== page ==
Teaching pups to sit and stay is a fraction of what certified dog trainers do. They also help modify unwanted behaviors and work to build trust-based relationships between pet parents and their canines.
“I really just want everyone to have the same relationship with their dog that I have with mine (which is pretty awesome),” says Jenn Fiendish, a certified dog trainer and owner of Happy Power Behavior and Training in Portland, Oregon.
We asked Fiendish and eight other certified dog trainers to share the things that they wish all pet parents knew about their work and their profession.
Here’s what they had to say:
Not Every Dog Trainer is Qualified
Before choosing your dog trainer, make sure to do your research. Not every person who claims to be a dog trainer is actually qualified to do the job.
Dog training is not regulated by the government and doesn’t have any formal licensing requirements. “Literally anyone can call themselves a dog trainer and charge people money for it,” says Ben Lee, a trainer and certified obedience instructor who owns Concerned Canines in Pensacola, Florida.
A trainer who’s not current on science-based techniques can cause more harm than good. “It often leads to the use of harsher training methods which have been proven to increase anxiousness, fear, and aggression,” says Fiendish.
Titles Don’t Always Translate to Ability
Certification labels can be misleading, says Robin Bennett, a certified dog trainer from Stafford, Virginia. “Trainers who use titles and labels should be asked to explain what they mean.”
She recommends asking about educational credentials and an independent, third-party certification from an organization like Certification Council of Professional Dog Trainers (CCPDT).
“The CPDT-KA, CPDT-KSA, and the CBCC-KA mark shows that the professional has demonstrated competency and is accountable for abiding by the CCPDT Standards of Practice and Code of Ethics, but consumers need to make sure the individual is a match for them and their dog,” says Bradley Phifer, CCPDT’s executive director.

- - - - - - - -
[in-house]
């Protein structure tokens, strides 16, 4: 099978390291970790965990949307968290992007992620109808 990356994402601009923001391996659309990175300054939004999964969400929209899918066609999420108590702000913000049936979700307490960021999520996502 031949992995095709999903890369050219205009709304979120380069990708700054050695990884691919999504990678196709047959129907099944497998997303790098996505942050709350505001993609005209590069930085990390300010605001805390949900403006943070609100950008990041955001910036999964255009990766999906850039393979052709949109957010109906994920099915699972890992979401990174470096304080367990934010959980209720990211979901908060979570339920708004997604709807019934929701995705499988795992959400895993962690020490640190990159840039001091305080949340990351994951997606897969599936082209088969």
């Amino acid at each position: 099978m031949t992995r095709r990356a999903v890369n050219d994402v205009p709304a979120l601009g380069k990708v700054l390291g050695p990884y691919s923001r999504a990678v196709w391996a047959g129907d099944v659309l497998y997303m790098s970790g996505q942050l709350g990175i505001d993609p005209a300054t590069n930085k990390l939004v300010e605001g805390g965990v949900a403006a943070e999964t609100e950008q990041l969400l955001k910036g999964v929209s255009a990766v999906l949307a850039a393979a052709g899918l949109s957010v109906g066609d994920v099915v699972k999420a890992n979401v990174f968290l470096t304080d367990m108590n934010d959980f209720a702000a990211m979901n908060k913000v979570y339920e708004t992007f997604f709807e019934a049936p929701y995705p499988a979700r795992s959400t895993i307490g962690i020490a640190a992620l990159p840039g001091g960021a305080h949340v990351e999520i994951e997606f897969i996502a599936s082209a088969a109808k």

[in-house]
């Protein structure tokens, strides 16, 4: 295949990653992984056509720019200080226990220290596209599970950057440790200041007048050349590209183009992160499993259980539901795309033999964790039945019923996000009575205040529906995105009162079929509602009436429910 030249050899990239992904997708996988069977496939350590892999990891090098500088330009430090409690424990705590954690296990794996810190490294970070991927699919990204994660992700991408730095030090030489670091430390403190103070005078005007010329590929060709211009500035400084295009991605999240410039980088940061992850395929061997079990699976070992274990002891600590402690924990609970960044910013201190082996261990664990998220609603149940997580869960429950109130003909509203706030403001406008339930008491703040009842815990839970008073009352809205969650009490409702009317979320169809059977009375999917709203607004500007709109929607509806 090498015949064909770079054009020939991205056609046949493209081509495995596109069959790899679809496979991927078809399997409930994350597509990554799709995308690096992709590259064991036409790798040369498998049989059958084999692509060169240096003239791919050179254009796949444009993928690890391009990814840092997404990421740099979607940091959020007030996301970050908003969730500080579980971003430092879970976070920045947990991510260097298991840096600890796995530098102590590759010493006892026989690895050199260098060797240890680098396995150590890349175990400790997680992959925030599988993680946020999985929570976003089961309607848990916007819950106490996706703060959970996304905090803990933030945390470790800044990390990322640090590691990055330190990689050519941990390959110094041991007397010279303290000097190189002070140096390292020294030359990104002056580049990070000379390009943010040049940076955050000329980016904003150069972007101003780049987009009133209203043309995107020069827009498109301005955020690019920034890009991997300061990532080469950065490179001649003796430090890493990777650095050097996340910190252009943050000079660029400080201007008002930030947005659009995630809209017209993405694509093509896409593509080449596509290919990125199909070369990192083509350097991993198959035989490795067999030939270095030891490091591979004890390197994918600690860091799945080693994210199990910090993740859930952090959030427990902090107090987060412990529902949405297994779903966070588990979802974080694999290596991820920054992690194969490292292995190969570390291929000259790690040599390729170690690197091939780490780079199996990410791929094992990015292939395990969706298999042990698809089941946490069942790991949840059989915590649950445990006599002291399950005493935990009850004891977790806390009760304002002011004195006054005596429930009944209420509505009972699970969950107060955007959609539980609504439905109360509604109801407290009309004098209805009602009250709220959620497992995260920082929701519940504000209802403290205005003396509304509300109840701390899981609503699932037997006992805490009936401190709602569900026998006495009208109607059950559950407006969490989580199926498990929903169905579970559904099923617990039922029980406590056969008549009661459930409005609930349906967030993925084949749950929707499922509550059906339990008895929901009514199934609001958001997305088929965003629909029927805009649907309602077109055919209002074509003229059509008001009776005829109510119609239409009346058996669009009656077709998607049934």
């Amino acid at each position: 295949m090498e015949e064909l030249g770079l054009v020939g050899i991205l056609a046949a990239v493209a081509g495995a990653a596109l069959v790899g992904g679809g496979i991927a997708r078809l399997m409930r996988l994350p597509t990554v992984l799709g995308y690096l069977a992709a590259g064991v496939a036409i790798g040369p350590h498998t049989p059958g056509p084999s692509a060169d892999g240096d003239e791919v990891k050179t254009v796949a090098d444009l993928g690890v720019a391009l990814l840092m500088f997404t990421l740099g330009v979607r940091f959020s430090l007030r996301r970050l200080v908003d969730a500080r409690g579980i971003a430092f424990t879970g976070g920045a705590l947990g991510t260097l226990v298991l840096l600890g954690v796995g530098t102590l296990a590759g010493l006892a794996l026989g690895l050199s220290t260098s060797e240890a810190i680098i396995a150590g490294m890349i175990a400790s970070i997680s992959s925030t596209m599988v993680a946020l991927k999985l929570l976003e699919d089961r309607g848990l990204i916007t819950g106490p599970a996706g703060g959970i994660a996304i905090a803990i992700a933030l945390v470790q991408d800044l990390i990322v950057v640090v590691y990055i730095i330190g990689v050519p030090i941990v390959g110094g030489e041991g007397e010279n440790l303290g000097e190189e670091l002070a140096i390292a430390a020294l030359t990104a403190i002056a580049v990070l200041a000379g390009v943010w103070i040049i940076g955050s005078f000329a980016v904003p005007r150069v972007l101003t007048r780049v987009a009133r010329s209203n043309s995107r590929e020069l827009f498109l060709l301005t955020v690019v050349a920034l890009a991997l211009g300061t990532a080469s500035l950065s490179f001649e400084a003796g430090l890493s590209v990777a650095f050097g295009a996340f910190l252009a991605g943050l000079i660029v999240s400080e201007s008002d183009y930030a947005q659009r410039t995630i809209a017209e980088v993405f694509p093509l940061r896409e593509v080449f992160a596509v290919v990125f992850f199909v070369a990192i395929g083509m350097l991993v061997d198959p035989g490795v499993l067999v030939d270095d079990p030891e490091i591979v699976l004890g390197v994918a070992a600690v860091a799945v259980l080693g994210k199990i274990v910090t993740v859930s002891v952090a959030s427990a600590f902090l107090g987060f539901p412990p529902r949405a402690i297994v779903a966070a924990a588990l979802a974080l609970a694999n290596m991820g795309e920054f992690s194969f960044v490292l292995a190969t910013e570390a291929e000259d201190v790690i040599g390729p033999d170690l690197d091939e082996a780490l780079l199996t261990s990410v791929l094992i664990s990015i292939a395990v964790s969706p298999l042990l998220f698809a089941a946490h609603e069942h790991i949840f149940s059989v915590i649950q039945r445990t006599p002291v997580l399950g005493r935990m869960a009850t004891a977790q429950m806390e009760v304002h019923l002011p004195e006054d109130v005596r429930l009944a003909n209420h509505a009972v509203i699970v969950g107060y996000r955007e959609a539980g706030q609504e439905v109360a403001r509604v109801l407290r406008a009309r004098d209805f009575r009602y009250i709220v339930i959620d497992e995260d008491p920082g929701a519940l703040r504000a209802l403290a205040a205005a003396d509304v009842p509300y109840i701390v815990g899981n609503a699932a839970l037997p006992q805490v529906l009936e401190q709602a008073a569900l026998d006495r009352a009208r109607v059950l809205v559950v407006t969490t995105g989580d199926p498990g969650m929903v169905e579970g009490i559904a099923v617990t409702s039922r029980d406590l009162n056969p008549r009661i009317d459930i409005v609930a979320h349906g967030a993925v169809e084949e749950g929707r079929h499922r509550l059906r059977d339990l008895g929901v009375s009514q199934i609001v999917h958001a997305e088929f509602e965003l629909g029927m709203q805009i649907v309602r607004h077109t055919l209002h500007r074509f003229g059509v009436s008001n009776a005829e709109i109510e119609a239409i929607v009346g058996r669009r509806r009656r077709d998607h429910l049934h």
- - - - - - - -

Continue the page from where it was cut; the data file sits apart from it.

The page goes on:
Techniques Have Changed Over the Past 15 Years
As we continue to learn more about dogs, training techniques will evolve—which is why finding a trainer committed to continuing education is recommended. The industry used to couple “balanced” training (rewarding good behaviors and punishing bad ones) with dominance theory, where the human holds a higher position than the dog, says Fiendish, who also serves as executive director of the Society of Veterinary Behavior Technicians.
Today’s dog trainers use positive reinforcement along with learning theory, which focuses on understanding how animals learn, then applying that knowledge to training, Fiendish says.
“This is important as the use of outdated training methods (using force and punishment) has been proven to cause increases in fear and anxiety in dogs, a decrease in positive relationships between dogs and their owners, and an alarming increase in aggressive behaviors,” she says.
Veterinary Behaviorists and Dog Trainers Are Different
Dog trainers work to resolve non-aggressive behaviors like separation anxiety, or unwanted ones, like re-soiling the same expensive rug or jumping on strangers.
“If your dog is having moderate to severe problems with their behavior, like anxiety, fearfulness, and aggression, it is best to see a veterinary behaviorist,” says Fiendish. “They will be able to work with you on behavioral modification training as well as the use of supplements or medications that can be helpful.”
Veterinary behaviorists are veterinarians who have been board-certified by the American College of Veterinary Behaviorists. Ask your veterinarian if you’re unsure which type of professional to consult.
Training Should Ideally Start When Your Dog is Young
While dog trainers can help you solve problems for canines of any age, working with a certified positive reinforcement trainer for at least the first year of your dog’s life can be extremely beneficial, says Nikki Finn-Loudenslager, certified dog trainer and behavior consultant, and founder of On The Right Track Professional Dog Training in Navajo County, Arizona.
“Preventive training is much more effective and fun, compared with trying to fix bad behaviors that are driving you and your family crazy,” she says.
Pet Parents Are a Key Part of the Training Process
A trainer can teach a dog new skills and help modify behaviors, but pet parents have to be willing to actively participate, says Phifer, who also runs his own training business. “In most cases, owners have to change their behavior in order for their dog’s behavior to change.”
Successful dog training also requires a time commitment. “Be prepared to practice 10 to 20 minutes per day in between training lessons with your dog trainer,” says Bennett.
Punishment Doesn’t Work on Dogs
Negative training has the potential for unintended consequences, says Brenda Belmonte, a certified dog trainer who owns Two Paws Up Dog Training, Inc. in Lake Bluff, Illinois.